Twitter: New Era of Score Reporting

     The social media outlet Twitter was created in 2006 and has since evolved to change the way people communicate with each other, express their opinions, and provide up to the minute information on just about every topic imagined. One change that the growth of Twitter has caused is how quickly and easily scores can be discovered and shared by via Twitter. The Internet as a whole greatly changed the way that scores and statistics are shared and greatly improved the speed in which results could be shared and discovered. The emergence of Twitter has taken score reporting to a whole new level, much easier and faster than using the basic Internet tools and resources. Scores of all sports and leagues are shared and discussed on Twitter every day. Great games played on live TV will often be trending topics on Twitter as the games are played or as the games end. The Super Bowl, World Series, and NBA Finals are often trending and being discussed for days after the end of the contests.
     Twitter is also useful for keeping up with non-professional sports teams. High school football reporting has seen a great change since Twitter came into existence. Prior to the Internet, scores were reported the day after a game in a local newspaper. Scores reported to a newspaper would likely be scores from that area and be reported at least one day late. The Internet improved the speed in which scores were reported and also allowed people from all over the world to search for the scores that they are interested in. Newspaper websites and websites devoted specifically to covering high school sports are the leading ways to discover scores online. Scores are generally posted online at the conclusion of the game and are normally all available the morning after a game is played.
     Twitter has taken high school football score reporting to a higher level. Scores are now updated and posted during a game. People interested in just about any game can search and look up how their team is doing and keep up with the score of the game as it is being played. Newspapers and radio stations will often Tweet scores and updates of games in their area. Fans also Tweet score updates during and following football games each week. Scores can be discovered as they happen by simply searching for the desired teams and using the correct key words in order to find a score.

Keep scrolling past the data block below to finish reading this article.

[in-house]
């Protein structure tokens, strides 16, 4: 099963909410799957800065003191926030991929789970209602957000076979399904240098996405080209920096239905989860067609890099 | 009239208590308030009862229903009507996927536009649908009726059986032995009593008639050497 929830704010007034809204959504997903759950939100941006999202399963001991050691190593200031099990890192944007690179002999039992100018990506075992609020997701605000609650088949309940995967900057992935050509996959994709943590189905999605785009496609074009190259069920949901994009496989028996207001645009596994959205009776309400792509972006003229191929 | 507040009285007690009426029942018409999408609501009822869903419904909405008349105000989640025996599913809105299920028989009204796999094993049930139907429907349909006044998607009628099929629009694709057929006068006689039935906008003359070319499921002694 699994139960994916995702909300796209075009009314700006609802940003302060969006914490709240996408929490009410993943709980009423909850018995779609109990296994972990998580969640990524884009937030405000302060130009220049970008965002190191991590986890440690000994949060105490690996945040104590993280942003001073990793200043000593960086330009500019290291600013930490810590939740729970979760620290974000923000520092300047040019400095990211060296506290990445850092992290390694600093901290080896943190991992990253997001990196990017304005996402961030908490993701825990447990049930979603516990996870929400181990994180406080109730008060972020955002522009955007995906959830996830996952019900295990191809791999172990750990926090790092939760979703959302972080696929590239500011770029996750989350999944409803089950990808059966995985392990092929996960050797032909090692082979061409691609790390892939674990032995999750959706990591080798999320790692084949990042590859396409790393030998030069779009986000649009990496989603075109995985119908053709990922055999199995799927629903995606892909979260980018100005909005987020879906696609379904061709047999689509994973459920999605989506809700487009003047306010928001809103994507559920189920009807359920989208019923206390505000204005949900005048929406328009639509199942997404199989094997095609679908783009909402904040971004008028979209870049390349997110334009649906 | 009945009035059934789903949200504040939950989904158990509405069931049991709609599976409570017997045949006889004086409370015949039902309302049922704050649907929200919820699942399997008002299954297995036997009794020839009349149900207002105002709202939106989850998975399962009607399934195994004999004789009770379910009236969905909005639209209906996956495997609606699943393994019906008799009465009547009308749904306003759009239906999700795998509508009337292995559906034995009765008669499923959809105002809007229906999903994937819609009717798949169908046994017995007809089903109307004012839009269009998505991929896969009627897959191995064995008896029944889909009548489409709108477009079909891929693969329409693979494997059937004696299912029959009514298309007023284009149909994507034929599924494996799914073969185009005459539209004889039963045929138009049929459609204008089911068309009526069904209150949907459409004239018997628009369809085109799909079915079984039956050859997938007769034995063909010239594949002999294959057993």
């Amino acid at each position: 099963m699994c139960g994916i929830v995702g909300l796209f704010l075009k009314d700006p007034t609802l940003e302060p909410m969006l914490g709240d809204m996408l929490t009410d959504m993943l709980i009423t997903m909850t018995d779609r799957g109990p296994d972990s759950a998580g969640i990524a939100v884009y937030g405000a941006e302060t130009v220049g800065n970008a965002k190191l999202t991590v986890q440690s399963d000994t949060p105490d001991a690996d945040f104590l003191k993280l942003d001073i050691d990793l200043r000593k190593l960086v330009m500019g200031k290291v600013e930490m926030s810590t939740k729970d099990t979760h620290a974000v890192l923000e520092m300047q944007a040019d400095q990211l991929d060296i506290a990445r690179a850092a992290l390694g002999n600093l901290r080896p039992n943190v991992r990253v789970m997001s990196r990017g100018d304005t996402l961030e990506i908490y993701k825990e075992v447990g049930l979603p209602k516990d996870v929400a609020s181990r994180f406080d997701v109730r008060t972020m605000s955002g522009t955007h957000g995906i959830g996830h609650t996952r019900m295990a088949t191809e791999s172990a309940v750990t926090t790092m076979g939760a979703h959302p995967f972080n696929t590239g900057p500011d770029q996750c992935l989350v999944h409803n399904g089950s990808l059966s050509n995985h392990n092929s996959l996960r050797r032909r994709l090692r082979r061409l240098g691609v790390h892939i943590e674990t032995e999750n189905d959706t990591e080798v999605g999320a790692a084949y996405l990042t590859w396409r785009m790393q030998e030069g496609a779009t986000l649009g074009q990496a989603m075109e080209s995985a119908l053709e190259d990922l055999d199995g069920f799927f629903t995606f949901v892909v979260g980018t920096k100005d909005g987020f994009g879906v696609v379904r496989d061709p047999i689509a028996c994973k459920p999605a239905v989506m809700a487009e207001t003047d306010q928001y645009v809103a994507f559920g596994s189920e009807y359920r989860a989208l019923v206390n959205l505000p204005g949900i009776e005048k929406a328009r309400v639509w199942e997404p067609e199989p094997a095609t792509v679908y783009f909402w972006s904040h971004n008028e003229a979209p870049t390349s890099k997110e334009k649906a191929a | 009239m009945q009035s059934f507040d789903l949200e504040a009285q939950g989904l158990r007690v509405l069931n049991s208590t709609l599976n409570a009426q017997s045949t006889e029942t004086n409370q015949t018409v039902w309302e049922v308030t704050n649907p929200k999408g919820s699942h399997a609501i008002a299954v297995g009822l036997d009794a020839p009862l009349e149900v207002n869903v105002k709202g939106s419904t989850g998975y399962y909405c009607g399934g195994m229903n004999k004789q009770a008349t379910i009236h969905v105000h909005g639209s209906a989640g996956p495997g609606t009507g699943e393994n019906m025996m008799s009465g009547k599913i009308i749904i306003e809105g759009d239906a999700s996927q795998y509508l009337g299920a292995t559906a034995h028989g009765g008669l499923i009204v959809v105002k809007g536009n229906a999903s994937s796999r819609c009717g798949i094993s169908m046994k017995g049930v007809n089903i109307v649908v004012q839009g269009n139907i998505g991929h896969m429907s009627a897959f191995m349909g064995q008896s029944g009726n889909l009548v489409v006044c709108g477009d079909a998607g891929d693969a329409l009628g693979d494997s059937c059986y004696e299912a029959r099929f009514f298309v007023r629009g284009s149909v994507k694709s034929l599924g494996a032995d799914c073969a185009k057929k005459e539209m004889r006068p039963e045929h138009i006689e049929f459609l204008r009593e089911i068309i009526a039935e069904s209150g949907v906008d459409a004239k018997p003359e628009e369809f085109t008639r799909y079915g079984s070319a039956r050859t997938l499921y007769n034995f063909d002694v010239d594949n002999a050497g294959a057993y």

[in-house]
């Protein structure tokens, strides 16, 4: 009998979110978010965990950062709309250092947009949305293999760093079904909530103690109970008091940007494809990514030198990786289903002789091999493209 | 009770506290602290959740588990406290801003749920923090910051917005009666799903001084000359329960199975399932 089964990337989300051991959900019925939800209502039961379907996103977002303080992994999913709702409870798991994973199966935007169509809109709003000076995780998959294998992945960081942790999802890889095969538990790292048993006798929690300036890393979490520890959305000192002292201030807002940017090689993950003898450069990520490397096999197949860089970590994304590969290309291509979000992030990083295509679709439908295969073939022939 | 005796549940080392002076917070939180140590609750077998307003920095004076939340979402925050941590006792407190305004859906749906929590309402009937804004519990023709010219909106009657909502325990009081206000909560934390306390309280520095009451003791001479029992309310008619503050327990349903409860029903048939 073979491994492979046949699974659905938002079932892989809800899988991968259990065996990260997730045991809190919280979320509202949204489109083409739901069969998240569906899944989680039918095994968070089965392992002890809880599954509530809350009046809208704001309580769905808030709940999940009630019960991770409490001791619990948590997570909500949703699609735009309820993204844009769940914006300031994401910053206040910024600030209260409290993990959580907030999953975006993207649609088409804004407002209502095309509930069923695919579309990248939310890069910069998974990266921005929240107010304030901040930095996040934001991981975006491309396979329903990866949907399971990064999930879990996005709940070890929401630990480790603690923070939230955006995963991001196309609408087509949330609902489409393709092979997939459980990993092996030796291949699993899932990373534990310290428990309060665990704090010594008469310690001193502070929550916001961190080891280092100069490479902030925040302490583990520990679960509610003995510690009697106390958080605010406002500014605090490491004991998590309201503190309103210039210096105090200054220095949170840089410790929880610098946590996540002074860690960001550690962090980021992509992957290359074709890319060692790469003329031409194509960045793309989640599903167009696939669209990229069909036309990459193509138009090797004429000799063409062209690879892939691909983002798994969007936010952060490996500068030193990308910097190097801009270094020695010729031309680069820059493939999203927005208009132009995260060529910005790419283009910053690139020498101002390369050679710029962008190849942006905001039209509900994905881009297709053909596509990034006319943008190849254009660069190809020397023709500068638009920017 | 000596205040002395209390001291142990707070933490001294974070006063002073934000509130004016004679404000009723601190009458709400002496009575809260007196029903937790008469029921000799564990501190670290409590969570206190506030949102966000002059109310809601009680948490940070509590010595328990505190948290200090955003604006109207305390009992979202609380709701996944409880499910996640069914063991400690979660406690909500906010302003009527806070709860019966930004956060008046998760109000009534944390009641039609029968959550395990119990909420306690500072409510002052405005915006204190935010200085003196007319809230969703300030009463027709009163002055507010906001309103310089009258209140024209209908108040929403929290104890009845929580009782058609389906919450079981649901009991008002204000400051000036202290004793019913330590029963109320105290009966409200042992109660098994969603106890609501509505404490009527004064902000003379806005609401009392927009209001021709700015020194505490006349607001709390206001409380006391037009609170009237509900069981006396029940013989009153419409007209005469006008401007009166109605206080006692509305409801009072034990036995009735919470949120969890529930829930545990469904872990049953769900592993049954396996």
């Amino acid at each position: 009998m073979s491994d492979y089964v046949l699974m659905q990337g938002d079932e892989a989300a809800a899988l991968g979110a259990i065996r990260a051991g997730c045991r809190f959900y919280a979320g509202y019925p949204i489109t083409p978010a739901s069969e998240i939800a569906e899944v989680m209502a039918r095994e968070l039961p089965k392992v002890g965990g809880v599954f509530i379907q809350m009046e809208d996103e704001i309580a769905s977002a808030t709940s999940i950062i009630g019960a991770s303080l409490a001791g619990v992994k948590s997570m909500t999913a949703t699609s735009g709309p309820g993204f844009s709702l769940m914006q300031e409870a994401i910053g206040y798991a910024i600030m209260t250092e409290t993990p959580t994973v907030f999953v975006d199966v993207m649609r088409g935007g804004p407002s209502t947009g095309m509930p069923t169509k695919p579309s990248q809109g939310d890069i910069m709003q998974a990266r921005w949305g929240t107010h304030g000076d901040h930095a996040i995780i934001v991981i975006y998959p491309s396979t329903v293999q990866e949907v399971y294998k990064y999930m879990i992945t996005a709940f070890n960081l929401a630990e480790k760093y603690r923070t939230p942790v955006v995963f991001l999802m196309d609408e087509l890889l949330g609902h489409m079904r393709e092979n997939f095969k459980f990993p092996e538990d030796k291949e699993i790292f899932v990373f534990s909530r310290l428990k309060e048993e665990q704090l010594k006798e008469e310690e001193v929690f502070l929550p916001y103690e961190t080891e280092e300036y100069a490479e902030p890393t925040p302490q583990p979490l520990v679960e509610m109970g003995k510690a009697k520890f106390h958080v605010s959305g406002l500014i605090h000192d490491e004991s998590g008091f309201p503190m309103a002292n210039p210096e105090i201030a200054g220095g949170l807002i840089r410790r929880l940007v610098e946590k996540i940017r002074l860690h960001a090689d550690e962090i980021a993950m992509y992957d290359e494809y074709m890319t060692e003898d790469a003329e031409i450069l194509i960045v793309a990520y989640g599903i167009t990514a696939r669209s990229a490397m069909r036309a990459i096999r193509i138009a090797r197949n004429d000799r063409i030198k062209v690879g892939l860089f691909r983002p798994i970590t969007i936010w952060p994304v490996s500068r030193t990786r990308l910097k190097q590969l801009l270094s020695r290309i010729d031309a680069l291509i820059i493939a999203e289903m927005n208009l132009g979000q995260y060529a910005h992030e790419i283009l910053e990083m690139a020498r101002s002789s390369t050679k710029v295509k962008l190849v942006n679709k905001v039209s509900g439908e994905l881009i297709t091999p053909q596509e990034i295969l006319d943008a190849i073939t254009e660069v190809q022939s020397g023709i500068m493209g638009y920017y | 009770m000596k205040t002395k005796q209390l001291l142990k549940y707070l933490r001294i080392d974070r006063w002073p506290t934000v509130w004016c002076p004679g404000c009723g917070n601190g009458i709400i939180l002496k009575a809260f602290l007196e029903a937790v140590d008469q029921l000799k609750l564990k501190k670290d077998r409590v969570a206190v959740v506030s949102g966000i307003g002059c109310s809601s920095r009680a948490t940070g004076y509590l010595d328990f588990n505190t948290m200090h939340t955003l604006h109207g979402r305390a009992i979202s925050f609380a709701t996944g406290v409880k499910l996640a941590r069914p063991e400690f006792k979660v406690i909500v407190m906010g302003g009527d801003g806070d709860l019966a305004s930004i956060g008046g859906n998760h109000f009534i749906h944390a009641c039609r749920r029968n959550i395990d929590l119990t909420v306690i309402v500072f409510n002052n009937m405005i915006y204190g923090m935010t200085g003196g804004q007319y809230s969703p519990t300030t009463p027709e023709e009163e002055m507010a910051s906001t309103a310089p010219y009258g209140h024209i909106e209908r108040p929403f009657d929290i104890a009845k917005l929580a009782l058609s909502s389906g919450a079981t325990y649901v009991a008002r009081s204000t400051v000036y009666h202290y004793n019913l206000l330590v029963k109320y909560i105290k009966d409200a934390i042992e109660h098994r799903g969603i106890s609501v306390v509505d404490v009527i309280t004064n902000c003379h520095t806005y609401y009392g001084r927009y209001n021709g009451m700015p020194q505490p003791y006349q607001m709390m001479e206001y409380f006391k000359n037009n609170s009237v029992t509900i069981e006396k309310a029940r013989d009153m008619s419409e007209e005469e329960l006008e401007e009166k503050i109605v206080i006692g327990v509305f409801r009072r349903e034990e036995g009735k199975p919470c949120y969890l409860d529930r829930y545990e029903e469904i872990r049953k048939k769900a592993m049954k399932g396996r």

Twitter connects the world. High school football scores are shared and reported each weekend and are available to the entire network of Twitter users. Over 50 million users have jumped on board and have access to the great wealth of knowledge that Twitter presents on any variety of topics. Twitter can be used as a fun way to communicate with friends and it can also be a way to keep up with your favorite sports team!

The Impact of Social Media on Careers

In the advanced world of technology that we live in, most people are using at least one form of social media.  Facebook is possibly the most popular and the one that is commonly known among social media users and non-users alike.  Many people are using social media to share their life with others, but lately social media has been commonly used for job searches and career advertisement.  The impact of a social media site on your career can either be positive or negative … you are the one in charge of determining that.  Students can look for a job using social media to gather information about organizations and job offers.  On the flip side, recruiters of organizations can look for information about future candidates who may apply for jobs with their company. 
The most common purpose of social media to use it to share one’s personal life and post pictures or status updates all of which usually express the person’s personality and emotions.  However, this can be dangerous when applying for a job.  With the current economic state of our country, positions for jobs are extremely competitive and recruiters want to gather as much information about candidates as they can.  Social media is the easiest way to do this.  Reasons that you may be turned down from job as it relates to social media include: inappropriate photos or information; photos of drinking or drug use; status updates speaking poorly about previous employers, co-workers, or clients; poor communication skills; discriminatory comments; crude language; or lying about qualifications.   The simplest way to avoid any of these misfortunes is to be very careful about what you post on your social media site.  Once something is posted on the Internet it is on there forever.  Even if you think you delete it.  It is no question that the right connections can land you a great job, so don’t be afraid to use social media.  Just be sure to use it wisely, carefully, and purposefully!